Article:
Boulder County - Letter to the Cycling Community




October 10, 2013
Dear Boulder County Cyclists and Cycling Community:

We are writing to ask for your patience and cooperation as Boulder County continues its extensive flood recovery efforts. We know that cycling opportunities throughout the county have decreased due to the sheer magnitude of damage to our roadway system caused by the historic September flooding.

We also know that these extenuating conditions have been frustrating and have adversely impacted the way you live, travel, and recreate.

Since the flood, it has been the county’s priority to help our most impacted residents gain safe access to their homes. We’ve done this by working to repair affected roads as quickly as possible. In order for our crews to work to restore road access to all users, we have asked both motorists and bicyclists to limit their use of county roads west of the foothills.

Despite our public pleas, however, we continue to experience traffic congestion that is impeding our road work in these heavily damaged areas.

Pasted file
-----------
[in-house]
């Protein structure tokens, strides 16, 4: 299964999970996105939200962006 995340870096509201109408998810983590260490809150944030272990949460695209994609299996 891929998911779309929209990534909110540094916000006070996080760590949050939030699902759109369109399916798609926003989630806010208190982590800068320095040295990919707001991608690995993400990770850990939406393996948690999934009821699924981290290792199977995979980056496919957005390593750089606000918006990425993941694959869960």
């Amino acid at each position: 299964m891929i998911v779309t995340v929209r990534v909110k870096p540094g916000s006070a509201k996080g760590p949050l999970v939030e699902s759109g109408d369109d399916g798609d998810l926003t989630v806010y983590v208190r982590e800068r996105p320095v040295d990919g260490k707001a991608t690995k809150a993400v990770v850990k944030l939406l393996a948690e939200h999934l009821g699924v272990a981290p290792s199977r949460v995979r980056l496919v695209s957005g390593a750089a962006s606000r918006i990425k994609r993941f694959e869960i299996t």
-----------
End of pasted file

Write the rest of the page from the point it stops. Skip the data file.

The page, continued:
We are asking for this limitation on all modes of travel so that local residents, emergency responders, utility providers and road maintenance work crews can engage in essential rebuilding activities

In addition to this request, we are also particularly concerned about unsafe cycling conditions that will continue as extensive road repairs are made throughout our mountain communities.

These unsafe conditions include:
• Increased volumes of heavy construction and road maintenance equipment along our compromised roadways
• Steep drop-offs along many roadways from washed-away ditches
• Destroyed, damaged or washed-away roadway shoulders that typically serve to separate vehicle and bicycle travel, allow pull-offs by cyclists, and enable safe passing by vehicles
• Persistent debris on roadways from existing and recurring rock slide activity